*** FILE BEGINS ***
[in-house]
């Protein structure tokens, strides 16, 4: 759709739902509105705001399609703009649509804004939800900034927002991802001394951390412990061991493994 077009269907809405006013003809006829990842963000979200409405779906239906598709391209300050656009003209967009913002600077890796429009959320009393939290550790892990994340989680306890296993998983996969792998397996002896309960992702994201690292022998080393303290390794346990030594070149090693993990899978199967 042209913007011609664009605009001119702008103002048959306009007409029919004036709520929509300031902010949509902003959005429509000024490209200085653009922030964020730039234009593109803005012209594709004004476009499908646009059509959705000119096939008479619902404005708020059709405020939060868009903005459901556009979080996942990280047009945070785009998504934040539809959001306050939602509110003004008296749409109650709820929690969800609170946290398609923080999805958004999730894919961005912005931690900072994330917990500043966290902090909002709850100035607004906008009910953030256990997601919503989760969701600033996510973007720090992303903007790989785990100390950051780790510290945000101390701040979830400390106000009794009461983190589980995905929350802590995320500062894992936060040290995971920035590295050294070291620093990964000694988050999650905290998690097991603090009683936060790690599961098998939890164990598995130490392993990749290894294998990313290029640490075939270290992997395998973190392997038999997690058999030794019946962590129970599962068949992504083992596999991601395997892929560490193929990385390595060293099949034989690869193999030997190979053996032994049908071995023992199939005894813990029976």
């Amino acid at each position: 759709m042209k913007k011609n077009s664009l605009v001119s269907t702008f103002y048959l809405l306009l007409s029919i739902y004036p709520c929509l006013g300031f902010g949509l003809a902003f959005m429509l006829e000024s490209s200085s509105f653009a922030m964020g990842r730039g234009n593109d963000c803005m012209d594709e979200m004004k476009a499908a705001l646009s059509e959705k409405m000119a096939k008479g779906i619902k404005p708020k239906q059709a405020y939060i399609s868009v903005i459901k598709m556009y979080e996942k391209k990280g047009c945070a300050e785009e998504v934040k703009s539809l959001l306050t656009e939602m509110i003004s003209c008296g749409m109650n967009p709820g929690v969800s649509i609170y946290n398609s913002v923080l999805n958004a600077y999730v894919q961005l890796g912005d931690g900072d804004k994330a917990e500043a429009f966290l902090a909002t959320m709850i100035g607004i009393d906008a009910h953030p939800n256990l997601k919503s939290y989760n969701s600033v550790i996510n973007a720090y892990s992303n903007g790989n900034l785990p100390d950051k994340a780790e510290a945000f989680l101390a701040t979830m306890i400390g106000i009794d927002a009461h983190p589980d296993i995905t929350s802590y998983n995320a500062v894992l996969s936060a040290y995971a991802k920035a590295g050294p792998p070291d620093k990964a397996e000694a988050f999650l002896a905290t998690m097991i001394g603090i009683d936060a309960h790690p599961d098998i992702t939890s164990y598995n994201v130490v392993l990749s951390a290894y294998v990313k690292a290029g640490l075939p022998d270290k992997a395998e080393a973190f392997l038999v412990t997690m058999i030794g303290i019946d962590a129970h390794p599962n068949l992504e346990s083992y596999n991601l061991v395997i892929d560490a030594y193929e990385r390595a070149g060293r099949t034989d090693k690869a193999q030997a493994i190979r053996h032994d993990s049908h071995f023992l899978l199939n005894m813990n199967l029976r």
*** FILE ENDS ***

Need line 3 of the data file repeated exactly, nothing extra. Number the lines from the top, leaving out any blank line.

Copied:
């Amino acid at each position: 759709m042209k913007k011609n077009s664009l605009v001119s269907t702008f103002y048959l809405l306009l007409s029919i739902y004036p709520c929509l006013g300031f902010g949509l003809a902003f959005m429509l006829e000024s490209s200085s509105f653009a922030m964020g990842r730039g234009n593109d963000c803005m012209d594709e979200m004004k476009a499908a705001l646009s059509e959705k409405m000119a096939k008479g779906i619902k404005p708020k239906q059709a405020y939060i399609s868009v903005i459901k598709m556009y979080e996942k391209k990280g047009c945070a300050e785009e998504v934040k703009s539809l959001l306050t656009e939602m509110i003004s003209c008296g749409m109650n967009p709820g929690v969800s649509i609170y946290n398609s913002v923080l999805n958004a600077y999730v894919q961005l890796g912005d931690g900072d804004k994330a917990e500043a429009f966290l902090a909002t959320m709850i100035g607004i009393d906008a009910h953030p939800n256990l997601k919503s939290y989760n969701s600033v550790i996510n973007a720090y892990s992303n903007g790989n900034l785990p100390d950051k994340a780790e510290a945000f989680l101390a701040t979830m306890i400390g106000i009794d927002a009461h983190p589980d296993i995905t929350s802590y998983n995320a500062v894992l996969s936060a040290y995971a991802k920035a590295g050294p792998p070291d620093k990964a397996e000694a988050f999650l002896a905290t998690m097991i001394g603090i009683d936060a309960h790690p599961d098998i992702t939890s164990y598995n994201v130490v392993l990749s951390a290894y294998v990313k690292a290029g640490l075939p022998d270290k992997a395998e080393a973190f392997l038999v412990t997690m058999i030794g303290i019946d962590a129970h390794p599962n068949l992504e346990s083992y596999n991601l061991v395997i892929d560490a030594y193929e990385r390595a070149g060293r099949t034989d090693k690869a193999q030997a493994i190979r053996h032994d993990s049908h071995f023992l899978l199939n005894m813990n199967l029976r």